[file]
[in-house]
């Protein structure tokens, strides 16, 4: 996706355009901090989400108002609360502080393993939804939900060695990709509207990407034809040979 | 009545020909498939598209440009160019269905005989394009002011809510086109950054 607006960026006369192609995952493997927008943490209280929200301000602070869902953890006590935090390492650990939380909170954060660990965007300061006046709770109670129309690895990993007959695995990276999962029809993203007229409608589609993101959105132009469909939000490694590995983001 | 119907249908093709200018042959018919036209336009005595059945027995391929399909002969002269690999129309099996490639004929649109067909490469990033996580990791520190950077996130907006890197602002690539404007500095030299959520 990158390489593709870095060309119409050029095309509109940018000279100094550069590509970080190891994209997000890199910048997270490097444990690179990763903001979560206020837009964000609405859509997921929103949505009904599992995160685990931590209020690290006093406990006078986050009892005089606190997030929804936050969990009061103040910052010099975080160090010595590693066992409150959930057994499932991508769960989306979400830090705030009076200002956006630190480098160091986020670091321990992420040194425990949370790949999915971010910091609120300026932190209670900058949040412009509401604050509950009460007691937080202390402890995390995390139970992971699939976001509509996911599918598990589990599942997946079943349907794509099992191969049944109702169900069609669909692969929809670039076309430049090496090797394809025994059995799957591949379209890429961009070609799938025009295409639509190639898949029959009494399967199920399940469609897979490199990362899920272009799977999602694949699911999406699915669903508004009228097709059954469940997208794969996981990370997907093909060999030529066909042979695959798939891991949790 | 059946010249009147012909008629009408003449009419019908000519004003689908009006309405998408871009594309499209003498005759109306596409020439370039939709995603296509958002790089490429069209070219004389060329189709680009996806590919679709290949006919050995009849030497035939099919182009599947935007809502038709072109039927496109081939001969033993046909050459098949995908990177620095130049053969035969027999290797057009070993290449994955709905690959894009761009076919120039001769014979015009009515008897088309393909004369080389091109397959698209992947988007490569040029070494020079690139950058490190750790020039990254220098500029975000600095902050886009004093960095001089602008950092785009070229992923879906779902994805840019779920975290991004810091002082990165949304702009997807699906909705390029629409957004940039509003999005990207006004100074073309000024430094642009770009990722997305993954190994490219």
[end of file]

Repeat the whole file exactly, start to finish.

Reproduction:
[in-house]
């Protein structure tokens, strides 16, 4: 996706355009901090989400108002609360502080393993939804939900060695990709509207990407034809040979 | 009545020909498939598209440009160019269905005989394009002011809510086109950054 607006960026006369192609995952493997927008943490209280929200301000602070869902953890006590935090390492650990939380909170954060660990965007300061006046709770109670129309690895990993007959695995990276999962029809993203007229409608589609993101959105132009469909939000490694590995983001 | 119907249908093709200018042959018919036209336009005595059945027995391929399909002969002269690999129309099996490639004929649109067909490469990033996580990791520190950077996130907006890197602002690539404007500095030299959520 990158390489593709870095060309119409050029095309509109940018000279100094550069590509970080190891994209997000890199910048997270490097444990690179990763903001979560206020837009964000609405859509997921929103949505009904599992995160685990931590209020690290006093406990006078986050009892005089606190997030929804936050969990009061103040910052010099975080160090010595590693066992409150959930057994499932991508769960989306979400830090705030009076200002956006630190480098160091986020670091321990992420040194425990949370790949999915971010910091609120300026932190209670900058949040412009509401604050509950009460007691937080202390402890995390995390139970992971699939976001509509996911599918598990589990599942997946079943349907794509099992191969049944109702169900069609669909692969929809670039076309430049090496090797394809025994059995799957591949379209890429961009070609799938025009295409639509190639898949029959009494399967199920399940469609897979490199990362899920272009799977999602694949699911999406699915669903508004009228097709059954469940997208794969996981990370997907093909060999030529066909042979695959798939891991949790 | 059946010249009147012909008629009408003449009419019908000519004003689908009006309405998408871009594309499209003498005759109306596409020439370039939709995603296509958002790089490429069209070219004389060329189709680009996806590919679709290949006919050995009849030497035939099919182009599947935007809502038709072109039927496109081939001969033993046909050459098949995908990177620095130049053969035969027999290797057009070993290449994955709905690959894009761009076919120039001769014979015009009515008897088309393909004369080389091109397959698209992947988007490569040029070494020079690139950058490190750790020039990254220098500029975000600095902050886009004093960095001089602008950092785009070229992923879906779902994805840019779920975290991004810091002082990165949304702009997807699906909705390029629409957004940039509003999005990207006004100074073309000024430094642009770009990722997305993954190994490219």